Two weeks after representatives of the Belfast Soup Kitchen announced that the facility lacked the money to remain open, representatives say the kitchen has received a flood of donations from individuals and businesses, enough so that the kitchen won’t have to close.

“It just totally blew my mind,” said Alex Allmayer-Beck, chairman of the soup kitchen’s board of directors. He reached his right hand across his body and pretended to pinch his left forearm. “I was just sitting back, like, ‘Is this really happening, or am I dreaming?'”

Not long ago, the situation looked grave. A drop in contributions, which had come primarily from parishioners at St. Francis of Assisi Church in Belfast, meant the soup kitchen had to deplete its reserves to pay operating costs.

The soup kitchen had severed its official ties to the church in order to be eligible for support from a wider range of funding sources, including government agencies and secular organizations. A newly formed board of directors was in the process of applying for nonprofit status. But that would take time, and the soup kitchen directors realized they didn’t have enough money to make it through the interim.

They put out a call for help, conducting interviews with local media in hopes of raising enough money to cover expenses while the soup kitchen reorganized and applied for grants.

According to board Treasurer Jason Lundy, the soup kitchen received enough money in contributions to cover 10 months of basic operating expenses. Other board members tempered that figure, saying it was based on last year’s operating costs and didn’t include contingencies, like having to replace a broken kitchen appliance, or other large, unforeseen expenses.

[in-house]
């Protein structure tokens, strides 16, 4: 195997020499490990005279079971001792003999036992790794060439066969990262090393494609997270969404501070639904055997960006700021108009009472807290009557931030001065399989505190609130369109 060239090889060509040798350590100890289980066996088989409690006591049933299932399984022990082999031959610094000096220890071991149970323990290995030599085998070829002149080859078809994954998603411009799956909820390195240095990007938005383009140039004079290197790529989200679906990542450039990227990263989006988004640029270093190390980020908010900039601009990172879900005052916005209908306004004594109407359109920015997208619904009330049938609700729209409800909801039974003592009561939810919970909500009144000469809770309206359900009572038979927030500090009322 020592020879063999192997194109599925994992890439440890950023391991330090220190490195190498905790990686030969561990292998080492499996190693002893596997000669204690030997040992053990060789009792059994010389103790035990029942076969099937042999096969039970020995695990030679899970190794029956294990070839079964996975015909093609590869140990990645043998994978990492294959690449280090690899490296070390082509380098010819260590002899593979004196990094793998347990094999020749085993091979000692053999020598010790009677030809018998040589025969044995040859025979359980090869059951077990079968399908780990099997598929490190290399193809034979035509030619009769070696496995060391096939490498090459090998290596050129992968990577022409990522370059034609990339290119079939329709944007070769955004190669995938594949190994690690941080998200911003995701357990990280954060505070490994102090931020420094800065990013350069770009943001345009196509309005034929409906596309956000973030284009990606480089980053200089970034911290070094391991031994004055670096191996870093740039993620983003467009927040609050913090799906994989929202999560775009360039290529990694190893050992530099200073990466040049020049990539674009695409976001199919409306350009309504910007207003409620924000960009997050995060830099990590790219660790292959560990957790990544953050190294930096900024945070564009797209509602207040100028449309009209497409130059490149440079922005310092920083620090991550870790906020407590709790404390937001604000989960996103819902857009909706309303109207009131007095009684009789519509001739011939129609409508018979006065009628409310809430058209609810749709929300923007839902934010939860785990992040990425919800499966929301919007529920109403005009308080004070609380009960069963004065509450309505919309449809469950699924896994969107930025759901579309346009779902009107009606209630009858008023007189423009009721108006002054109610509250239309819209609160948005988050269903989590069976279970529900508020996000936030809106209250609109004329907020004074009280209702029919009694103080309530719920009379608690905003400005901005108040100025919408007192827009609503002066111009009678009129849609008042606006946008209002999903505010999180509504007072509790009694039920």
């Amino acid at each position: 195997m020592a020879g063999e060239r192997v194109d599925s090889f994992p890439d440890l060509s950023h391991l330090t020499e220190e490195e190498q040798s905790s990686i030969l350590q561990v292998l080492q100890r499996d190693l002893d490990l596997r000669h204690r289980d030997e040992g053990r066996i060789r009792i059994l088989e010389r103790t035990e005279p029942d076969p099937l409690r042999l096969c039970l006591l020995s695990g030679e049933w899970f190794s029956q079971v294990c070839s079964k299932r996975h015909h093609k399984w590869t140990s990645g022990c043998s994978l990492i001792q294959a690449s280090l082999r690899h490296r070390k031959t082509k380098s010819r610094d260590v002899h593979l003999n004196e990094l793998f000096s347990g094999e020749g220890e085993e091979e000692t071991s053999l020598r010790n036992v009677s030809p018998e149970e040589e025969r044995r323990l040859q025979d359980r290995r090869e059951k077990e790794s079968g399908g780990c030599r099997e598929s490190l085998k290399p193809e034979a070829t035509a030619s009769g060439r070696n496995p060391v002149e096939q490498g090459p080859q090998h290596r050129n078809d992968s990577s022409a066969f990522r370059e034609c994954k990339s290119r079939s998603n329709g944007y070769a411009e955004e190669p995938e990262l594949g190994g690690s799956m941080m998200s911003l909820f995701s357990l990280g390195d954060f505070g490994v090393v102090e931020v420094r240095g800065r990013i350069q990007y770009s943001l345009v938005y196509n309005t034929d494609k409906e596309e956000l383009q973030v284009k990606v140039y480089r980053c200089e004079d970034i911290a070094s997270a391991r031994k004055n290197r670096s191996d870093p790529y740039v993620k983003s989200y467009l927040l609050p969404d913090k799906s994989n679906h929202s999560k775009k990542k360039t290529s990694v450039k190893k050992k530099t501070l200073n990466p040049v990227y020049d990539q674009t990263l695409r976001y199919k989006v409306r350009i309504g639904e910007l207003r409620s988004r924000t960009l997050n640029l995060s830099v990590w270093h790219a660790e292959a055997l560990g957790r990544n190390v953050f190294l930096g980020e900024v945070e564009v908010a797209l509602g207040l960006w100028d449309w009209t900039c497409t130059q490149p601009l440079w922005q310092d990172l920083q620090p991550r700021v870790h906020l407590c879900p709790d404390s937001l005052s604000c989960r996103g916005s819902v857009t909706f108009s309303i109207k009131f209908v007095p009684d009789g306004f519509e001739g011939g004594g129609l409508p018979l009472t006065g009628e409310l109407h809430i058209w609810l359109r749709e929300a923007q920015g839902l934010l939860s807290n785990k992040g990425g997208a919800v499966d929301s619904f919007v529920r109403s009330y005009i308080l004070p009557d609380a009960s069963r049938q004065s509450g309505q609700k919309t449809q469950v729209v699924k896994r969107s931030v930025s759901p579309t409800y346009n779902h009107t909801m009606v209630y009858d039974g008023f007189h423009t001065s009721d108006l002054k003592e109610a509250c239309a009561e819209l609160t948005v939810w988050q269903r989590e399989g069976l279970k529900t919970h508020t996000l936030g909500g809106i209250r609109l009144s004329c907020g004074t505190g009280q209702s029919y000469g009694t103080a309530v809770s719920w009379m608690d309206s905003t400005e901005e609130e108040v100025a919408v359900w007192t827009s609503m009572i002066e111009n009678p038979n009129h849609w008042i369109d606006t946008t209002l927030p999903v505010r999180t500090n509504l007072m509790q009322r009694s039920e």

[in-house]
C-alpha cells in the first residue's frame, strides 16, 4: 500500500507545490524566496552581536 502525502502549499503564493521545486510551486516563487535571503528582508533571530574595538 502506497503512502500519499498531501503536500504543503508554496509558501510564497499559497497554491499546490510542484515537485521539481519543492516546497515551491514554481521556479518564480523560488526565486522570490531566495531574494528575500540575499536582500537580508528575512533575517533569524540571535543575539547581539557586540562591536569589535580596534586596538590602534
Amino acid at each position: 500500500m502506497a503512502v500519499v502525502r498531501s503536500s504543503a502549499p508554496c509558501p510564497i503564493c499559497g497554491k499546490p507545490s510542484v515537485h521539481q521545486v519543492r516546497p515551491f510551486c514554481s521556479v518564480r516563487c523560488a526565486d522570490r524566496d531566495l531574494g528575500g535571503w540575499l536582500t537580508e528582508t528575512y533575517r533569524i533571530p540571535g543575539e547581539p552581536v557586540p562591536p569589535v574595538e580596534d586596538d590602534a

Still, the amount was much more than they had dreamed they would get.

Board member Nan Borton, who described herself as “a tough nut,” said she burst into tears when she learned of the amount of contributions after a single week.

Allmayer-Beck said the soup kitchen received many donations from individuals in the $10 to $100 range, as well as several larger donations from businesses. Financial supporters included Viking Lumber, United Mid-Coast Charities and St. Francis of Assisi Church.

Belfast Area Chamber of Commerce sent e-mail notices to its member businesses, and Our Town Belfast has offered technical support in the kitchen’s grant writing efforts. St. Bernard’s Church in Rockland donated a truckload of food to the kitchen.

There were others, and Allmayer-Beck said they would be acknowledged. The soup kitchen was in the process of having stationery made that would be used to mail thank you letters, he said.

With disaster averted in the short term, the soup kitchen’s executive committee, consisting of Allmayer-Beck, Borton and Mary Brand, met Sept. 3 to discuss the future of the facility, including how to feed more people, and a possible expansion into other services. All of this would take money.

“We’re covered in the short term,” said Brand. “But now we need to figure out the long term, because funding is always the issue.”